One does not have to look very far to see substantial evidence that our society tolerates, or even respects, the image of the police officer who feels free to work outside the system. Often, victims of crime rapidly develop a new perspective on how much "due process" is due and what police behavior is appropriate. The theme of the "rogue cop" as avenging angel of justice is popular in movies, television and fiction. How far behind is reality?

In the world of make-believe, the targets of street justice are so clearly despicable and the frustrations of the officers so great that the decision to go outside the law is applauded. In real life, the frustrations can be every bit as great, but the appropriate targets are unclear and ever-changing. Perhaps the most significant difference between the two trials of the Los Angeles police officers was the attempt of the federal prosecutors to change the jurors' perception of King in a manner that would reduce his appearance as an appropriate target of police brutality.

For most police with whom I have spoken, the King affair has raised deep and troubling questions. Though none can officially condone excessive force at any time, most understand the emotional caldron that existed when the freeway chase of King ended on a quiet suburban street. They also understand how that emotion might boil over when a suspect violently resists arrest. What troubles officers is that somewhere in the 20 seconds of videotape shown repeatedly on television, the understandable fear, anger and adrenaline that flows from a high-speed chase gave way to a cold, almost systematic beating. You can debate exactly when that line was crossed, but you cannot watch that videotape and argue that it was not crossed. The troubling question is why it was crossed.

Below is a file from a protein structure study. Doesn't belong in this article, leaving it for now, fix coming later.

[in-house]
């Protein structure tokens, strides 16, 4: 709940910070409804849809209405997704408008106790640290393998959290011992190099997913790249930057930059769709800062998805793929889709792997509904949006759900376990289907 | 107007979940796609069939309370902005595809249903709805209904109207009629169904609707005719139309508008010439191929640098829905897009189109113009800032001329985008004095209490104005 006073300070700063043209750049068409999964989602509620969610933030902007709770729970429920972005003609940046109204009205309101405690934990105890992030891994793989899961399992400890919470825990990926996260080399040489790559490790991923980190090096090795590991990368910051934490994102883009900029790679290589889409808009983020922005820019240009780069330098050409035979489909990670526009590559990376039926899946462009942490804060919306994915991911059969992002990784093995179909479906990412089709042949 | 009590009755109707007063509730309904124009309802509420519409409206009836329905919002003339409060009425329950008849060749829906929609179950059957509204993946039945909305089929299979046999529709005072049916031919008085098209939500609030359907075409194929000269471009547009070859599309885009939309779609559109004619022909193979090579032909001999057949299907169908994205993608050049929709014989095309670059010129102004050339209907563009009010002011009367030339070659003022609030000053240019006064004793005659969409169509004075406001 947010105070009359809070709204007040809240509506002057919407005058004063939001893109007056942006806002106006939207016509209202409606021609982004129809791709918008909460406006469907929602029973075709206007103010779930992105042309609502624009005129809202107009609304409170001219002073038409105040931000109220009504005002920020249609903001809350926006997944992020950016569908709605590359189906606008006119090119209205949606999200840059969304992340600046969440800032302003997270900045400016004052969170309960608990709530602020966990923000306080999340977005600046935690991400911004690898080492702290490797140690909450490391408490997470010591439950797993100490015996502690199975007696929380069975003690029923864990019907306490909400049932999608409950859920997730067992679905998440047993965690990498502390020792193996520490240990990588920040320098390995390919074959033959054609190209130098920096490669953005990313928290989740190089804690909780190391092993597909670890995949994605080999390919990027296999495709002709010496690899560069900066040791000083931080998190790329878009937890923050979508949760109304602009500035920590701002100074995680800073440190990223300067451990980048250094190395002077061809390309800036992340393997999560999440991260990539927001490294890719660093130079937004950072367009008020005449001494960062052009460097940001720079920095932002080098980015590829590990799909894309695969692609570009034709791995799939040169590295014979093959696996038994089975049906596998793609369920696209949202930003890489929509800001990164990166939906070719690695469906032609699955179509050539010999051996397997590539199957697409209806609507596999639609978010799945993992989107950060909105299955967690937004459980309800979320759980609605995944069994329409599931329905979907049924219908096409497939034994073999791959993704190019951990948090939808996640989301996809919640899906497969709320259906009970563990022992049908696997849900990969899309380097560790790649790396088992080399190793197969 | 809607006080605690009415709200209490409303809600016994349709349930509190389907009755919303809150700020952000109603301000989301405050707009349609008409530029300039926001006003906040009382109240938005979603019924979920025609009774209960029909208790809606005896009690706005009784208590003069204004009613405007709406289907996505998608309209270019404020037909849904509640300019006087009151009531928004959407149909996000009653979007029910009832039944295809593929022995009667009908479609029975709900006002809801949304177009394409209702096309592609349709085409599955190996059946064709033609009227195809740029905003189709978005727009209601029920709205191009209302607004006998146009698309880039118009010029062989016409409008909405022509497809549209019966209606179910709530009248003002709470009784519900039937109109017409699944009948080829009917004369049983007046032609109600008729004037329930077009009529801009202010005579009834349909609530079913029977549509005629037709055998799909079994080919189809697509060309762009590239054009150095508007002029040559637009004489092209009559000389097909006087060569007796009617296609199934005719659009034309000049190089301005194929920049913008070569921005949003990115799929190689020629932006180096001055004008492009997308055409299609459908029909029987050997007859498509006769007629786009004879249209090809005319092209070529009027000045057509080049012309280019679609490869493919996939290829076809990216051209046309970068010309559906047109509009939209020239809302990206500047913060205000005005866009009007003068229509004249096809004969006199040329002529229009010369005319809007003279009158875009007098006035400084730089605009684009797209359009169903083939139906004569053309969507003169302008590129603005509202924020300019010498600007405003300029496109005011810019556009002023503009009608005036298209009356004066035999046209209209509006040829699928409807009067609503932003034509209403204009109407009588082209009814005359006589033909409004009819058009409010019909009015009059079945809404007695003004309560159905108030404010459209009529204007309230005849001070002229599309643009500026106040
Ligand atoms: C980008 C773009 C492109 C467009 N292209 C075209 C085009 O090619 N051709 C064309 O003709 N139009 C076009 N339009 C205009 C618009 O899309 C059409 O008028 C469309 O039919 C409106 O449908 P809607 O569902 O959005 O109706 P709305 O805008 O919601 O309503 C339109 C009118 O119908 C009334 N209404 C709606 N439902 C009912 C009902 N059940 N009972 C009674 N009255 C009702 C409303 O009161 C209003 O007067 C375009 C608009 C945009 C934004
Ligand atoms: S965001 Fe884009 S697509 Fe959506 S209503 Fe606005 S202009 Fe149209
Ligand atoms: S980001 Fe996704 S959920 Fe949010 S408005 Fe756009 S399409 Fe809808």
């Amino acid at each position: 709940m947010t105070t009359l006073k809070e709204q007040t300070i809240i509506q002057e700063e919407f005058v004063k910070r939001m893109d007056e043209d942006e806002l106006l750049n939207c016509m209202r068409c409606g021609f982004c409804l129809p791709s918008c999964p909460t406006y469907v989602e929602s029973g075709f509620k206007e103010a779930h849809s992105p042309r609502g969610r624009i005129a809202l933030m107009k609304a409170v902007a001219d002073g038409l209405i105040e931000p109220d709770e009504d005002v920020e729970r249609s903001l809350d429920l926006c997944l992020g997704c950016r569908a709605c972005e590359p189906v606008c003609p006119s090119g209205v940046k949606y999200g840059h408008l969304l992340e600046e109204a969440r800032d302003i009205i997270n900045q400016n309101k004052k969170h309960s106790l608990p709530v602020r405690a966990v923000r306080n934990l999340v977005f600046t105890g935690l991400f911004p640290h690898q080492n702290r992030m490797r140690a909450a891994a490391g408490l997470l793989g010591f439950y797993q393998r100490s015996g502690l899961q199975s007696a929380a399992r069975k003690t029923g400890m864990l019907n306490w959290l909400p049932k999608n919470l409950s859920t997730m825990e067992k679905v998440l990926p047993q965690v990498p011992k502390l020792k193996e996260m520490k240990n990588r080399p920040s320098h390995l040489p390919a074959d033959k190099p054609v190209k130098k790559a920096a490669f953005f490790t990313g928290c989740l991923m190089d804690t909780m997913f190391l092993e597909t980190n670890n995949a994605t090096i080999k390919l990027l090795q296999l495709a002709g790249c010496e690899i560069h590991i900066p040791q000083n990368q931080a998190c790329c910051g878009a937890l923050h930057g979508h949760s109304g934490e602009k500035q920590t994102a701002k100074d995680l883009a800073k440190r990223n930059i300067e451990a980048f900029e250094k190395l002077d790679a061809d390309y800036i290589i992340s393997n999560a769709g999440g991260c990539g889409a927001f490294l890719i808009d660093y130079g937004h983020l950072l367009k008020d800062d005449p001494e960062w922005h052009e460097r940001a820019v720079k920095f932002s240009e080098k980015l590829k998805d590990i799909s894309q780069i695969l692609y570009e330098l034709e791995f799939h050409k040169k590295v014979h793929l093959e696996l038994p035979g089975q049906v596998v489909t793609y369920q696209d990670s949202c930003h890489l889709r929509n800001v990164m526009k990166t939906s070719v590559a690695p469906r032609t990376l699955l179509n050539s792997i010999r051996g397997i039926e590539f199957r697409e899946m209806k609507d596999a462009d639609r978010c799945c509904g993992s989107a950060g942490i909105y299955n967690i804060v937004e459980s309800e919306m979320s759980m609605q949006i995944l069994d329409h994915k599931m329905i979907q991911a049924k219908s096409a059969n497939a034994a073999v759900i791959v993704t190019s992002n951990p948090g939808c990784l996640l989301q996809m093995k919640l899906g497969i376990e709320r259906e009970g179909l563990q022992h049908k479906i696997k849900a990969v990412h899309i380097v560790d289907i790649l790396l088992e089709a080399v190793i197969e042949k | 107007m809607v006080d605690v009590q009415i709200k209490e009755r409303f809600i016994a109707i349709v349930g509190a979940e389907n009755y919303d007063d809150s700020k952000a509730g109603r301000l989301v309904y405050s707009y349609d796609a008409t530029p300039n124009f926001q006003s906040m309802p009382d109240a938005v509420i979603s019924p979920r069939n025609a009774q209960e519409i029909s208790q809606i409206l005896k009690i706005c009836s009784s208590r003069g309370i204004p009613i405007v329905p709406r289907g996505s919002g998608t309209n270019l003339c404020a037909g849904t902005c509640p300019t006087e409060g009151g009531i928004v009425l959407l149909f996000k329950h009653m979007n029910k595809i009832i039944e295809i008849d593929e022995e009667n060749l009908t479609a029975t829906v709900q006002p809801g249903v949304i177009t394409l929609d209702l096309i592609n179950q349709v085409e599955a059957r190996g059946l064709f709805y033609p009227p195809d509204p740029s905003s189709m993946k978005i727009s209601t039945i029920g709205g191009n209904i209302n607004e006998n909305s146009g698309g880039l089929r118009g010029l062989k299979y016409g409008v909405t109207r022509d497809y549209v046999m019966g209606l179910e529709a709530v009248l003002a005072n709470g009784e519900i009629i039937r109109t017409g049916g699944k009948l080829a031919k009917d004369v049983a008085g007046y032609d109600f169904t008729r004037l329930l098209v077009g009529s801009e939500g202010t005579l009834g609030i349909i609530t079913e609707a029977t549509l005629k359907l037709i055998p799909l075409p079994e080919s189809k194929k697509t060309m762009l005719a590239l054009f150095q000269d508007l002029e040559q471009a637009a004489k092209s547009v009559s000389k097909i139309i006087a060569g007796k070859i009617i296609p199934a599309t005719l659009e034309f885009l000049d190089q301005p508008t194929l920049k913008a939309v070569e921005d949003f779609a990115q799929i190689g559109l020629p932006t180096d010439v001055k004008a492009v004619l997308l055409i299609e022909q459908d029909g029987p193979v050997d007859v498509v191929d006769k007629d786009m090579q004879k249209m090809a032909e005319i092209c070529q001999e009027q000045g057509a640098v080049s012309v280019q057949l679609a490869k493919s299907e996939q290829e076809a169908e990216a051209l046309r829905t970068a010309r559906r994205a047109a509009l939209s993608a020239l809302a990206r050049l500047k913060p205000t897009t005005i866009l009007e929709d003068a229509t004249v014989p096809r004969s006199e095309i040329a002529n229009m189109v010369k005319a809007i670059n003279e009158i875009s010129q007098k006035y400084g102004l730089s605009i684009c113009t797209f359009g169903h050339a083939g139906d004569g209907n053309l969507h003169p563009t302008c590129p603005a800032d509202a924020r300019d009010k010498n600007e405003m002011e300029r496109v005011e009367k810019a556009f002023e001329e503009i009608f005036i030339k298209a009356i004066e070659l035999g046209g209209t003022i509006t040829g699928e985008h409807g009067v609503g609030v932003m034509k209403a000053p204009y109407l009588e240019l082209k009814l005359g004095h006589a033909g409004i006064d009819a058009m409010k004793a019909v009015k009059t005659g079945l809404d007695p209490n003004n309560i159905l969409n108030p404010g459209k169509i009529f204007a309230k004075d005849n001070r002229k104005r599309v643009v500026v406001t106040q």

The easy answer is to attribute the conduct to racial bias or an aberrant group of officers. I am reluctant to accept either theory. I am left wondering how much those officers felt that our society as a whole would condone or approve brutal treatment for a man who had just put countless lives at risk and then balked when the officers demanded that he come into custody quietly.

America cannot continue to look to local police departments to solve the problems our society has with crime and punishment. The problems of hopelessly overcrowded courts and jails ensure that many of those apprehended for all but the most serious crimes will go free. Even the most serious crimes will be hard to prosecute successfully, and many who are found guilty will be discharged prematurely. These simply are not problems within the power of the police to solve. Don't ask them to do so.

America cannot tell its police that they are free to take shortcuts to justice when they deem them appropriate. Similarly, America must come to grips with its fantasy that the police can deliver simple, violent solutions to our complex criminal justice problems. In its closing statement, the prosecution asked the question: "Is this how you want the police to act?" Do we dare ask the question: Is this how we have asked our police to act?